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Labor Law
St. Johns University School of Law
Gregory, David L.

Labor Law Outline

Gregory – Fall 2012


1. Work and Unions Before the Civil War

a. Commonwealth v. Pullis, 1806)

i. (often called the “Philadelphia Cordewainers’ Case”

ii. First reported labor case in U.S.

iii. Issue in the case was whether workers could legally act in concert for this purpose.

iv. The case held they could not: “an act innocent in an individual is rendered criminal by a confederacy to effect it.

b. VEGELAHN v. GUNTNER [1896]: Facts: Following upon a strike of P’s workmen, Ds conspired to prevent P from getting workmen, and thereby prevent him from carrying on his business unless and until he will adopt a schedule of prices which has been exhibited to him, and for the purpose of compelling him to accede to that schedule, but for no other purpose. Ds are using persuasion and social pressure and threats of injury. Previous Holding: Patrol is not unlawful. Persuasion to break existing contracts is unlawful. Unlawful to interfere with P’s business by obstructing or physically interfering with any persons in entering or leaving P’s premises. Rule: An employer has a right to engage all persons who are willing to work for him, at such prices as may be mutually agreed upon and persons employed or seeking employment have a corresponding right to enter into or remain in the employment of any person or corporation willing to employ them. A conspiracy to interfere with P’s business by means of threats and intimidation is unlawful even though such persons are not bound by contract to enter into or to continue in his employment; and the injunction should not be so limited as to relate only to persons who are bound by existing contracts.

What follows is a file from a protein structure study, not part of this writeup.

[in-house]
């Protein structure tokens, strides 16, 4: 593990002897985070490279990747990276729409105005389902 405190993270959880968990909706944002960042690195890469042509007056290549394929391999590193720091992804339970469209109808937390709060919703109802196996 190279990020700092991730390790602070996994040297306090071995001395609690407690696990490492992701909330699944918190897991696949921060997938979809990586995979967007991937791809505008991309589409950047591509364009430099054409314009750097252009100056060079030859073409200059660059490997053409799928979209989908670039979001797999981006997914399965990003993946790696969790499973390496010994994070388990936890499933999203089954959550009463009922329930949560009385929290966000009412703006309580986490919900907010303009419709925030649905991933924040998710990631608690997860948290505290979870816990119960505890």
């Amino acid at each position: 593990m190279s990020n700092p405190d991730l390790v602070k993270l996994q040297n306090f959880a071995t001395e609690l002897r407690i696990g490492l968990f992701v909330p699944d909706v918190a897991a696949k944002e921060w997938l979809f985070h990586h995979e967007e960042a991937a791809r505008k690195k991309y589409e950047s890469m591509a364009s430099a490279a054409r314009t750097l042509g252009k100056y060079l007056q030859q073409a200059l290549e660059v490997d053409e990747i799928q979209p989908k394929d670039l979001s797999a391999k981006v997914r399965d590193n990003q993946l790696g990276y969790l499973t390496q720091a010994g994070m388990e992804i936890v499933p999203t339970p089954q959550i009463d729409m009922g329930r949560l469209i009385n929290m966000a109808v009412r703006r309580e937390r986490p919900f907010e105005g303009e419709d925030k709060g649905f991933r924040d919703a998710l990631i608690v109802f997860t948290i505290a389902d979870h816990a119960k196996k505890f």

i. Dissent: Former holding goes further and forbids D to interfere with P’s business by any scheme organized for the purpose of preventing any person or persons who now are or may be hereafter be desirous of entering into employment with P. Most objectionable is the refusal of social intercourse, and even organized persuasion or argument, although free form any threat of violence, either express or implied. Depends on how you threaten and how you compel.